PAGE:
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M.Besant E.Walter
Jerusalem, the city of Herod and Saladin


Sir John Froissart's Chronicles of England, France, Spain and the Ajoining Countries from the latter part of the reign of Edward II to the coronation of Henry IV in 12 volumes 

Chronicles of Enguerrand De Monstrelet (Sir John Froissart's Chronicles continuation) in 13 volumes 

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M.Besant E.Walter
Jerusalem, the city of Herod and Saladin
page 144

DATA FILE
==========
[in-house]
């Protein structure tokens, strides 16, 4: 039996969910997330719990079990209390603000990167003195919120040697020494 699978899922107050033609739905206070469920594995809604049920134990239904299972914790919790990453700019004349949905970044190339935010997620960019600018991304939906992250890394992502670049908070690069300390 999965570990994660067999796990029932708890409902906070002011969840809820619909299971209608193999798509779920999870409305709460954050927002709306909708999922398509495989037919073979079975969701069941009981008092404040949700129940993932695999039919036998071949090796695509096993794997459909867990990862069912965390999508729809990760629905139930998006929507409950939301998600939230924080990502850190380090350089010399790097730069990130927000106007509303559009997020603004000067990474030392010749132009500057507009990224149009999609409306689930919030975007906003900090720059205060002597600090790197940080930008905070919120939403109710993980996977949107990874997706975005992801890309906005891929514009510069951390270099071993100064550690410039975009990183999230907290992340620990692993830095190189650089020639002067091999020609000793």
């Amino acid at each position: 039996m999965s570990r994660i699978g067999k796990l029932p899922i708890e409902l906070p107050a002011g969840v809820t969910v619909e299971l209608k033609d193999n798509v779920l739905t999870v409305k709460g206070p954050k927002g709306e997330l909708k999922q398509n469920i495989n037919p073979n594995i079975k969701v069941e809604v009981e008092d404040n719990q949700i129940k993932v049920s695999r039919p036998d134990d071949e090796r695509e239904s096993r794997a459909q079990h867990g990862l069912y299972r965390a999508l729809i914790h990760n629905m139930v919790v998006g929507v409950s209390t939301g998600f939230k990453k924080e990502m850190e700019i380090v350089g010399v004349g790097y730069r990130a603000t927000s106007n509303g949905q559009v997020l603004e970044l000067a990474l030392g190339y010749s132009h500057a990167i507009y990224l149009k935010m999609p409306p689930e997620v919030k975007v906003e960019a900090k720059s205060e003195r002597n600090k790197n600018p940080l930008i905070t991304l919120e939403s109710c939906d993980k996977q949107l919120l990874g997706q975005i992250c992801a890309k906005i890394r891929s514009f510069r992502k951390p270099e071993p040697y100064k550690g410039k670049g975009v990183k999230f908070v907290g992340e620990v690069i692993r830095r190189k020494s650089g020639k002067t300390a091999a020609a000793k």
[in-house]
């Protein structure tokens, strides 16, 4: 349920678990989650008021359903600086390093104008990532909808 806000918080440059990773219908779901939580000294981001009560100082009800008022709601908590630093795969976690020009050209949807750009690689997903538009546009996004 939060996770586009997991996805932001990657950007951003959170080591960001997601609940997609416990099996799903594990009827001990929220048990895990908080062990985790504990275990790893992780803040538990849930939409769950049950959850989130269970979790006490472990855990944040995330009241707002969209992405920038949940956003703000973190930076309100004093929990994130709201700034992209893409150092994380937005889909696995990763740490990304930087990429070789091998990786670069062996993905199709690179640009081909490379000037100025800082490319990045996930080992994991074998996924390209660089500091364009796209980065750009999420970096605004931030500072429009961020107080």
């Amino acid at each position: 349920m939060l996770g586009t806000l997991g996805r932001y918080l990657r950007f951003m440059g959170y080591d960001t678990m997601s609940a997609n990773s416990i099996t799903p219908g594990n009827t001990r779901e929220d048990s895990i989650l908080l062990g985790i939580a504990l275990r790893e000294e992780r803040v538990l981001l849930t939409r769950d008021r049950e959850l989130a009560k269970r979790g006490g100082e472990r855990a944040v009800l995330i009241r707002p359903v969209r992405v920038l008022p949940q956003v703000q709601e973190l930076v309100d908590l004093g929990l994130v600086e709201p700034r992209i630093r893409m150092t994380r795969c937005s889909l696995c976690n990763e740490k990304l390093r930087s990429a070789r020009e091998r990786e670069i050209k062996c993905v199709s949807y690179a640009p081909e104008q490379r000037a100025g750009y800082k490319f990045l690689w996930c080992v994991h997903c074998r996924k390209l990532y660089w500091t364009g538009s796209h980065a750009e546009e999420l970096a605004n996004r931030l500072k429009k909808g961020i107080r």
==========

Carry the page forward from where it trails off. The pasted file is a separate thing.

All these pilgrimages were like preparatory and tentative expeditions ; the final provocations were yet to come which should rouse the Christians to unanimous action. In the year 1077 the city had been taken, after holding out till the defenders were in danger of starvation, by Atsiz the Kharesmian, and transferred from the Fatemite Caliph of Egypt to the Abbaside Khalif. After the defeat of Atsiz at Gaza, a rebellion was attempted in Jerusalem, which resulted in the massacre of three thousand of the people. Atsiz called in Tutush, brother of Melek Shah, to his assistance. Tutush came, but instead of helping Afsis, he arrested and executed him, and proceeded to make himself master of Syria. A Turk, named Ostok, was made Governor of Jerusalem, and fresh persecutions began for the Christians. The Turks had now conquered the whole- of Asia Minor. Too few in numbers to occupy the whole country, they held the towns by garrison, the effeminate Greeks having fallen an easy prey to them. But before this event, the Emperor Michael Ducas, foreseeing the conquest of his country unless the Mohammedans were driven back, had written to Pope Gregory VIII., imploring the assistance of the Western Christians, and offering to throw down the barriers which separated the two Churches. Gregory quickly matured a complete plan of united action on the part of all the Christians. The price of the assistance of Western Europe was to be the submission of the Eastern Church. The conquest of Palestine was to be the triumph of Borne. Gerbert had entertained a similar dream ; but Gregory did more than dream. He · exhorted the Christians to unite in the Holy War, and obtained fifty thousand promises : he was himself to head the Crusade. But other schemes intervened, and Gregory died without doing anything. Victor III. did more than Gregory : he not only exhorted, but persuaded. The Tuscans, Venetians, and Genoese

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